by : Matthew N. Becher
In the week leading up to the ‘Fight of the Century’ between Floyd Mayweather Jr. vs. Manny Pacquiao, boxing fans are being treated to a slew of boxing cards to get ready before Saturday’s main event.
Tonight, Golden Boy Promotions put together a card in Indio, California featuring young prospects to champion contenders.
Jason Quigley (5-0 5KO) vs. Joshua Snyder (9-11-1 3KO) Super Middleweights
The young prospect Jason Quigley came into this fight after flying into California to do some extra sparring with Shane Mosley Jr. What he ended up doing was getting some extra rounds in with the living legend, “Sugar” Shane Mosley.
The beginning of the fight was momentarily delayed due to Snyder’s elbow sleeve, very similar to the one that NBA basketball players wear, and the commission had to make sure it was approved at ringside.
As soon as the bell rang, Quigley came out throwing heavy power punches. The 23-year-old Quigley showed his dominance in power immediately and it didn’t take long for him to end this fight.
Snyder was able to last through the first round, but was hit by a big left hook, right cross combination that brought him crashing to the canvas 44 seconds into the second round, giving Quigley his 6th professional win and knockout.
Result: Jason Quigley KO 2 0:44
Jeffrey Fontanez (15-1 11KO) vs. Jose Hernandez (15-9-1 7KO) Lightweights
Jeffrey Fontanez is a 22-year-old Puerto Rican prospect with a great amateur background, who is just coming off of his first loss, last year to Gilberto Gonzalez. Jose Hernandez is a 28-year-old veteran, who may be on his way out of the sport. This fight may have ended up making that decision for him.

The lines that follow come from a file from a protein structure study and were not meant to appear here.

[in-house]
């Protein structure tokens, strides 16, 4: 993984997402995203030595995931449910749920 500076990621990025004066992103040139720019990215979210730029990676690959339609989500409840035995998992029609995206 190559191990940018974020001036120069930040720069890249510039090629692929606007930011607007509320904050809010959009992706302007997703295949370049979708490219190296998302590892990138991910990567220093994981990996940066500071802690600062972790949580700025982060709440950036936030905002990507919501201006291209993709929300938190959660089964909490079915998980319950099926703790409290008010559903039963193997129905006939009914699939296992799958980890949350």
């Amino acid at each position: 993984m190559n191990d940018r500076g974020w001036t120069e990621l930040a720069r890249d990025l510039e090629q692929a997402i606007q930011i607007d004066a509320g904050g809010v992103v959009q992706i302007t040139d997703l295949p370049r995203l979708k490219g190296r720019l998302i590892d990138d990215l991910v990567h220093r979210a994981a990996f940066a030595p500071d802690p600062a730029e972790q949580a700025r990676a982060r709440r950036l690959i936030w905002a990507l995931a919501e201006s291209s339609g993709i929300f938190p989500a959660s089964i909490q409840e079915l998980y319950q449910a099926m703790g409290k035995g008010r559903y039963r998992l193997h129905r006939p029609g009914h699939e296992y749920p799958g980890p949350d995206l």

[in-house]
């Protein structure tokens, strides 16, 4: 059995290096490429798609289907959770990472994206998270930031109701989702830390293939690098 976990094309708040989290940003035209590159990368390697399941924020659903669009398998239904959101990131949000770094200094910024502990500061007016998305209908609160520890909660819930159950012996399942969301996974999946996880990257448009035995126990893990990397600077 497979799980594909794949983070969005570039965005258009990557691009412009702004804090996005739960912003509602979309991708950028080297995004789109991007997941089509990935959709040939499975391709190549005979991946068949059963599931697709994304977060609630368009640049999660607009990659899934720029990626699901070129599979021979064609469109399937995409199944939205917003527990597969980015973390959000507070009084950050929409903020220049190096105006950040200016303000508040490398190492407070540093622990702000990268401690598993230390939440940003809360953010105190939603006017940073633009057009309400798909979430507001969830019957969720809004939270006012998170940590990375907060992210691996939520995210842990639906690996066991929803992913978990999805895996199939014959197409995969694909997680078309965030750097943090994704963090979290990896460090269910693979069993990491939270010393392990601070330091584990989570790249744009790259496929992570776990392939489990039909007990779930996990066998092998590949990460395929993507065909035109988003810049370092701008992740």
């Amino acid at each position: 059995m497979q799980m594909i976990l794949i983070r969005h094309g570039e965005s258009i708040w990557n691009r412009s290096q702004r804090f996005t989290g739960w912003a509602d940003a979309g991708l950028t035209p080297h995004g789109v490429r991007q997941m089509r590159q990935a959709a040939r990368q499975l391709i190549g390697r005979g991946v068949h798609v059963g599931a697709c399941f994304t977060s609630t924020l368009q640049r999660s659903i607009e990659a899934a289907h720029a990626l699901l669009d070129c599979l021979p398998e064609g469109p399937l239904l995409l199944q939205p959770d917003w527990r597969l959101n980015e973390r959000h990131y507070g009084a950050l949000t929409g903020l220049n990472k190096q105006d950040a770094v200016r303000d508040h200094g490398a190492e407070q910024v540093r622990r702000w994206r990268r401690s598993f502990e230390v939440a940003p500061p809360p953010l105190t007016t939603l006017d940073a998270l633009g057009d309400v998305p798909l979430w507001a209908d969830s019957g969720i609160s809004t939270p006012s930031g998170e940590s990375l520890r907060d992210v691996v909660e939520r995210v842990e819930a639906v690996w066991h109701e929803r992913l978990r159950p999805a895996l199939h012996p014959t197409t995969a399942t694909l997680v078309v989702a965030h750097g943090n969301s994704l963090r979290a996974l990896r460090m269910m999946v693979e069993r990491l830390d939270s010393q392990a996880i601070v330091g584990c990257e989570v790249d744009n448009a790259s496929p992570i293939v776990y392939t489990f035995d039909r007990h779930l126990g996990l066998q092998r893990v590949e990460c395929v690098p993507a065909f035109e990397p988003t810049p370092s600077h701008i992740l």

Hernandez came out very aggressive, throwing wildly and not accurately. Fontanez took advantage of this by countering his opponents missed shots. Fontanez began working the body, which immediately had his opponent drop his arms, leaving Hernandez completely opened for a 3-punch combination that dropped him to the canvas.
After getting up at the eight count, Hernandez looked very dazed, and was quickly attacked with a barrage of punches by Fontanez when referee Pat Russell jumped in to stop the fight in round one.
Result: Fontanez TKO 1 1:43
Mercito Gesta (28-1-1 16KO) vs. Carlos Molina (17-2 7KO) Super Lightweights
Mercito Gesta and Carlos Molina are both in need of a win. They are both trying to get back into title fights.
Gesta coming off of back to back wins, looks to continue his streak after losing in an IBF title fight in 2012 against Miguel Vazquez. Carlos Molina is coming off of back to back losses, the only of his career, against two world champions: first to Amir Khan and then again last year to Adrien Broner.
From the opening bell, Gesta came out of his corner with his hand raised to touch gloves with Molina, and was welcomed with a strong straight jab to the face. The fighters skipped the “feeling out stage” and began throwing heavy shots immediately, with Molina landing more punches.
Both fighters continued the power punches into the second round, Molina stalking the mobile Gesta, who used his footwork to his advantage until both fighters met with a flurry in the center of the ring.
The third round started to turn Gesta’s way, the latter moving in and out with his shots, while Molina was looking to land a really big punch. Both fighters landed with a flurry of punches towards the end of the round.
In the fourth, Gesta began switching from an orthodox to southpaw stance and connecting with his speedy combinations. Molina became more stationary and started to get confused by Gesta’s new stance and speed.
The fifth had Gesta bouncing on his feet, continuing his in-and-out game plan, getting out of the pocket after his flurry. Molina slowed down a bit, but started to sit down on his punches more.